Proton Team KR were one of only three teams not to test at Jerez, along with Aprilia and WCM, but have reported key changes to their four-stroke V5 prototype ahead of its first anniversary this weekend.

The machine turned its first corner at Le Mans one year ago after shakedown tests on an airstrip and the latest steps in the exhausting development process which has taken place since then, encompassing research derived from aerospace technology, are a revised firing order and new bodywork which are set to be used by Nobuatsu Aoki and Kurtis Roberts for the first time.

Of the class rookies, Neil Hodgson heads to Le Mans fresh from his awesome rain ride last time out, which saw him as high as seventh before his D'Antin Ducati cried enough, while team-mate Ruben Xaus needs a consistent weekend to halt his 'fast but falls' reputation after dropping his Desmosedici several times at Jerez.

Aprilia's Shane Byrne was another race day casualty, breaking a bone in his hand, but - like WCM's Chris Burns (who broke his thumb in qualifying) - expects to ride this weekend. Burns will line-up alongside team-mate Michel Fabrizio, who beat several factory riders to give Peter Clifford's team a dream tenth place in Spain.

In the 250cc class Randy De Puniet arrives at his home race leading the world championship standings for the first time in his career and looking to extend a lengthy French tradition in quarter-litre racing.

After taking consecutive second places in the opening two rounds, De Puniet heads the rider standings by eight points from Roberto Rolfo and will be roared on by an expected record home crowd as he bids to become the fourth French 250cc World Champion after Jean-Louis Tournadre, Christian Sarron and Olivier Jacque.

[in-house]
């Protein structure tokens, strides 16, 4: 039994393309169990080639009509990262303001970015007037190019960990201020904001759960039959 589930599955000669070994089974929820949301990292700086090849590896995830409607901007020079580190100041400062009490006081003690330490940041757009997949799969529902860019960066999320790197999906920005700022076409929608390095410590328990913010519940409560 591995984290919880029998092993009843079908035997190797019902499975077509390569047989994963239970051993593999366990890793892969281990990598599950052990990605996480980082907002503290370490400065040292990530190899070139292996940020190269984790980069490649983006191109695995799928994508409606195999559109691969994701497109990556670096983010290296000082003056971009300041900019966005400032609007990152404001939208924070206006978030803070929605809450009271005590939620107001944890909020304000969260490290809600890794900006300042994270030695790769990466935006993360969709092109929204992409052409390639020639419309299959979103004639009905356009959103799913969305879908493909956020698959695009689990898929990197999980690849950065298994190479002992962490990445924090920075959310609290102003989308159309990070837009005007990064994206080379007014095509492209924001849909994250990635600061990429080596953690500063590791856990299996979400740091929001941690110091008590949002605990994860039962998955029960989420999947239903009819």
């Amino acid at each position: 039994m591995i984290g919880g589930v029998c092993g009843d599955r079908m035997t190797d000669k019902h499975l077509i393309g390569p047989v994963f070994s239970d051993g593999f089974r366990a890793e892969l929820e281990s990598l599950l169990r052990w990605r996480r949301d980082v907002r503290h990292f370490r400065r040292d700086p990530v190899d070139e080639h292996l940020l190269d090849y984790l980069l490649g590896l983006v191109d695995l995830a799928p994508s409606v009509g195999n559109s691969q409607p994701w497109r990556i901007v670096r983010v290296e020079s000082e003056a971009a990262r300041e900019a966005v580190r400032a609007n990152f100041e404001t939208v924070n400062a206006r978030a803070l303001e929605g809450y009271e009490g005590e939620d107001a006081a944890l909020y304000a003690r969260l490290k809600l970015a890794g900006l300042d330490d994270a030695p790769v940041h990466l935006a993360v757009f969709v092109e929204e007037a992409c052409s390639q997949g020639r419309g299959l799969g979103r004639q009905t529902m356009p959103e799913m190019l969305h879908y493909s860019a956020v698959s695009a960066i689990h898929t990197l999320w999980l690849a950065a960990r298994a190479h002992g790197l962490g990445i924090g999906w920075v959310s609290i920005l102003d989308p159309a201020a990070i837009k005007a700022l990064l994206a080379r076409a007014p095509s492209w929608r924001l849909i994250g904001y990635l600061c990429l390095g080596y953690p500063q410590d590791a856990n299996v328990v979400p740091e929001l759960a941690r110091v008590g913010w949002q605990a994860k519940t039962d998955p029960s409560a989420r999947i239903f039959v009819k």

Reigning 250cc world champion Manuel Poggiali took wins from the opening two rounds of the 2003 season but currently lies ninth in the rider standings and will be looking to make up for his disappointing start at the track where he scored his first ever Grand Prix win in the 125cc class three years ago.

Meanwhile Dani Pedrosa, shock winner of the first round in South Africa on his quarter-litre debut, lies joint third in the championship with Fonsi Nieto and Sebastian Porto. Dani is fit to ride after recovering from hand injuries sustained in a crash at his home race at Jerez, where he swiftly returned to action alongside his factory Honda colleagues during the MotoGP tests last week.

The chase for Pedrosa's vacant 125cc world championship crown continues this weekend with Italian youngster Andrea Dovizioso still in the ascendancy after backing up his opening round victory with fourth place in the wet at Jerez.

It was enough for Dovizioso to extend his advantage to ten points over Roberto Locatelli and Steve Jenkner, who are tied in second place, and Casey Stoner, who lies fourth after missing the chance to take over at the top when he crashed out of a clear lead in the Spanish rain.

Stoner's crash handed a debut victory to Marco Simoncelli, and the Italian teenager will this weekend bid to become the first rider in the class to score consecutive victories since eventual champion Arnaud Vincent during the 2002 season.